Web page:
The Science of Motivation, from Juggling to Statistics – Scientific American

When I was 11, I enthusiastically threw a set of juggling balls in the air. Seconds later they came crashing down on my head. At this point, it may have seemed unlikely I would juggle ever again. But I kept practicing, and after two years I was juggling knives and flaming torches. I even convinced some of my friends to learn, and we started performing at birthday parties and other events.

I had acquired a party trick and learned a valuable lesson about giving new, yet difficult, interests a chance. Years later, the same lesson would help me push through grueling statistics classes so that I could pursue my dream major to become a neuroscientist. Finding ways to maintain motivation can be harder than it looks. People can fall into the trap of believing interest in a topic is accompanied by endless motivation. Interest alone doesn’t lead to boundless enthusiasm, but the good news is that there are research-backed ways to motivate yourself to persevere through difficult times.

Scientists at Stanford and Yale are beginning to understand the importance of our beliefs about our interests. People who believe that we are inherently interested in some things and not others, are more likely to give up on new interests in the face of challenge. On the other hand, seeing interests as something that can be developed, leads people to anticipate challenges and maintain their motivation even when the going gets tough. Similarly, mindsets about intelligence and willpower can affect people’s performance and perseverance in the face of challenges as well.

In the Stanford-Yale study, researchers discovered how beliefs about interests affect motivation of college students learning a new topic. Initially, they asked students how much they agreed with statements like “you can be exposed to new things, but your core interests won’t really change” and then gave people a score representing how much they believed that interests were innate. Then students watched a video on black holes and rated their interest in black holes.

Finally, they read a technical article about black holes, then rated their interest again. People who believed interests develop over time remained interested in black holes even if they found the article to be difficult, whereas people who thought of interests as more innate reported that their enthusiasm for the topic waned after struggling through the article.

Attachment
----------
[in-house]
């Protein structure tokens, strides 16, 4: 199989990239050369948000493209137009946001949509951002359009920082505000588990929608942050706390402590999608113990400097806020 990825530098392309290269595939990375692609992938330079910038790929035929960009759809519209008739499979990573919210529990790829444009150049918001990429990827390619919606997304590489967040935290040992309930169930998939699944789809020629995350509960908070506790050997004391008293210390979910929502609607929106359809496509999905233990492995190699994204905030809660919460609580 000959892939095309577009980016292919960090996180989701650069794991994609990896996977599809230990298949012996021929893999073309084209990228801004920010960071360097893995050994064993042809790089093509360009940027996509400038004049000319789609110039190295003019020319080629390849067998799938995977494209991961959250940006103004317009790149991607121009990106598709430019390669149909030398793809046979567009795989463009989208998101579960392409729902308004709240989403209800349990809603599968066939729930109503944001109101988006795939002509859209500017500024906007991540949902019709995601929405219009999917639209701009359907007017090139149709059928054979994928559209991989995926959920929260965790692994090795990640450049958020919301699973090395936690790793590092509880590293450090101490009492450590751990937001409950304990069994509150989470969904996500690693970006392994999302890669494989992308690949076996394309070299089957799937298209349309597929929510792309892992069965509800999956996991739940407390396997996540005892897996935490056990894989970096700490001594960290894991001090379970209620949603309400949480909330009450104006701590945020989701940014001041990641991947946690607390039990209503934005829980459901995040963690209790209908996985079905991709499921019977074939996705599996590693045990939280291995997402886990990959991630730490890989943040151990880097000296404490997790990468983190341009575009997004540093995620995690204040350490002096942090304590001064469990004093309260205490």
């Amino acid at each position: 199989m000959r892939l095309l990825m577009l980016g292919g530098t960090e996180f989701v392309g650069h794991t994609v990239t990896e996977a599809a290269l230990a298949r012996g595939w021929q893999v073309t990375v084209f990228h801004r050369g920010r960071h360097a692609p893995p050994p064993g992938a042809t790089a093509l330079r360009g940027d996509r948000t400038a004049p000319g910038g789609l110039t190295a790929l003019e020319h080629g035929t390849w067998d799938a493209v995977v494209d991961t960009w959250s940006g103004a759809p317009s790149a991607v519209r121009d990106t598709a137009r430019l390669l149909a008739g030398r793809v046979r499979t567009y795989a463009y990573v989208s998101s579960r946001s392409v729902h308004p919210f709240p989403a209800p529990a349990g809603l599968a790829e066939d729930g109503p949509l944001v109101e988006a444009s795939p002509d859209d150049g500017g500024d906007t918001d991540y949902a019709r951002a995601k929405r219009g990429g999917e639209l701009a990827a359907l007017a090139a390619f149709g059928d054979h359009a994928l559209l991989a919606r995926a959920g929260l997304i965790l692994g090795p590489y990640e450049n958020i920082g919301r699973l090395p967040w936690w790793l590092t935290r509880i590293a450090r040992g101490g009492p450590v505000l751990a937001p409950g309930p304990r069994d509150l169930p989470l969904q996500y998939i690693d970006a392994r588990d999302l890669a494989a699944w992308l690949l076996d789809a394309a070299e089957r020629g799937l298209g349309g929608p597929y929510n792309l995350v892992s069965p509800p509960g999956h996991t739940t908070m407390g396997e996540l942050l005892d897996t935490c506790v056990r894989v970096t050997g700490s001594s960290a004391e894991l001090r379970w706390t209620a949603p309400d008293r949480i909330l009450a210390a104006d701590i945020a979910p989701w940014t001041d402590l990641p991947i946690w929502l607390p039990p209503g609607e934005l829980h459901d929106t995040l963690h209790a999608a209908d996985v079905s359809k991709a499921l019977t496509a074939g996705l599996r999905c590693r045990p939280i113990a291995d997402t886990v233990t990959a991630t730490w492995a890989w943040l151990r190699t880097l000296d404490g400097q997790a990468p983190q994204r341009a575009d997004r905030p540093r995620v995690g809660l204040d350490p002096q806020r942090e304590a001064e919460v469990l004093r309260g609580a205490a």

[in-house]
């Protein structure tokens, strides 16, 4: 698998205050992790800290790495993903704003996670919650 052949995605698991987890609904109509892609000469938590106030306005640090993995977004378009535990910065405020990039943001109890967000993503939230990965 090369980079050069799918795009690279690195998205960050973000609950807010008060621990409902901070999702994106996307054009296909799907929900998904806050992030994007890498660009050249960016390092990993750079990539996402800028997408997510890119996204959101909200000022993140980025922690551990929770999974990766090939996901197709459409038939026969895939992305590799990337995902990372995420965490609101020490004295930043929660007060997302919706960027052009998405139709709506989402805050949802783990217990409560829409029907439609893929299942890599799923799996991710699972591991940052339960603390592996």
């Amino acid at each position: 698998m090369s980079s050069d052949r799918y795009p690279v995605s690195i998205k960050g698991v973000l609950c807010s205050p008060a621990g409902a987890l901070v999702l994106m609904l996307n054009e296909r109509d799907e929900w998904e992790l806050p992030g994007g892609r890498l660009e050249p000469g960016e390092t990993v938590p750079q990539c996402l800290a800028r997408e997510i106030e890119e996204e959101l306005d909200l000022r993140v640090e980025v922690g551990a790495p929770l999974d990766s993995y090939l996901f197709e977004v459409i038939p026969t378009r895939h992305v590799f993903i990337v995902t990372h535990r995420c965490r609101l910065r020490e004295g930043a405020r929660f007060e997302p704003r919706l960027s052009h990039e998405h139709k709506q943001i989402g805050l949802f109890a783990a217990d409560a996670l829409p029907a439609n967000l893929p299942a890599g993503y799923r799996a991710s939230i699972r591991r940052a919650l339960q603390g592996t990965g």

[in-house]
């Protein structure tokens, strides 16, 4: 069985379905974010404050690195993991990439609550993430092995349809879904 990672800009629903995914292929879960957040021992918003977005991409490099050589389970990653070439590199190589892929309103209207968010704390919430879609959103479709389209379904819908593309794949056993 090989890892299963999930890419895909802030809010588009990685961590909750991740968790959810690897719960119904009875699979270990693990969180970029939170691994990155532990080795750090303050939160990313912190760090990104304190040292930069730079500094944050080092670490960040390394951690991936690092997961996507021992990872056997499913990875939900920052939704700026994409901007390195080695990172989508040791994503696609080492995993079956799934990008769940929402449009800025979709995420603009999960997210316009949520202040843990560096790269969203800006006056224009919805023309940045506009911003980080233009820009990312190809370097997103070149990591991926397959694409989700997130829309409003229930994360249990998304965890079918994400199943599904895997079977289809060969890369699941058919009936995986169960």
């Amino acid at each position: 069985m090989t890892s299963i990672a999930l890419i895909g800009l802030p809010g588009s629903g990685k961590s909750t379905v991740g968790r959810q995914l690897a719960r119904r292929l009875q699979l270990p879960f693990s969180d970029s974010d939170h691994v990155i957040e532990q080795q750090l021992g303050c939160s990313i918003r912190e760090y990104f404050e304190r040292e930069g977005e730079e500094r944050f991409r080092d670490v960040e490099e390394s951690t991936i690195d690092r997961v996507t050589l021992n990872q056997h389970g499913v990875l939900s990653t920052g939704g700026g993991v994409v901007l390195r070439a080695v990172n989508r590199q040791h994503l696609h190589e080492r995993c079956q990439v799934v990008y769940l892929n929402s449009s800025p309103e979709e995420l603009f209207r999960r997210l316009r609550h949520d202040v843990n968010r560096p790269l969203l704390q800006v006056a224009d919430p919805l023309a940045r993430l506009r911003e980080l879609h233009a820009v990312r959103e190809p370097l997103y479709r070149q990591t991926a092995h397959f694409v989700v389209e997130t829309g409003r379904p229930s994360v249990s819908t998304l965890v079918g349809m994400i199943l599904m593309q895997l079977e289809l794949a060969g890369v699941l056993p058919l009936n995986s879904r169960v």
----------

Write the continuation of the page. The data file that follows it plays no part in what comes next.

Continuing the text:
In other words, the way we think about our interests matters. If we train ourselves to think of true interests as something we appreciate more through hard work, then we’ll be more likely to continue to pursue our dreams. Imagine on the one hand, a child prodigy who was born to play piano versus the person who puts in hours of practice amid disappointments and rejection, to eventually perform at Carnegie Hall. The latter scenario is not only more realistic, thinking of interests in this way can be more motivating as well. Fortunately, researchers at Stanford and elsewhere have developed interventions to help people cultivate mindsets that help us maintain a motivation for learning.

My own dreams of becoming a neuroscientist began to wane when I first encountered statistics. I remember sitting in dark college computer labs, toiling away on specialized software and having no clue why my homework answers weren’t coming out as expected (and maybe once or twice imagining what it would be like to switch to a different degree that didn’t require as much statistics). I began to question “am I good at this?” and “can I make it as a scientist?”

Lessons from my juggling days, however, taught me to keep going. Like those students who continued to have an interest in black holes despite struggling through the technical article, I maintained my interest in the field by accepting setbacks along the way. I resolved to see statistics as an important tool instead of an end unto itself. I trusted that I would at least come to appreciate, maybe even enjoy, statistics for its usefulness in helping me understand the world. I also started study groups with friends to make statistics homework more enjoyable. Eventually I joined a research lab for some hands-on experience. Once I needed statistics to answer questions that really interested me, I was able to better motivate myself to learn them.

Using these approaches, I maintained my motivation to study statistics throughout college and graduate school. I never became a statistics wiz, but I learned enough to be able to use it in my career. And I’m excited to see what interests I will develop next.

Despite my success, I recognize that some people experience additional hurdles to sustaining motivation. Historically underserved groups face negative stereotypes about their ability to succeed in science, in addition to outright discrimination and harassment. Inaccurate messages about interests and motivation may further hinder individuals from these groups from pursuing careers in science when they encounter difficulties, causing everyone to lose out on new insights and discoveries. We need to make structural changes within our institutions to decrease biases in hiring and mentoring while simultaneously harnessing our understanding of motivation to allow all students, and especially underserved individuals, to thrive.

Addressing biases includes a recognition that not all individuals from a particular group will act in a similar way, and that everyone can grow and change. On a personal level, changing narratives about interests may help individuals to grow in the face of setbacks. Our mindsets matter and have very real effects on how we feel and respond to new situations. So next time you’ve got a headache from hitting yourself in the head with juggling balls, or from running frustrating statistics—remember that the headache might someday turn into a passionate career, or at least a fun party trick.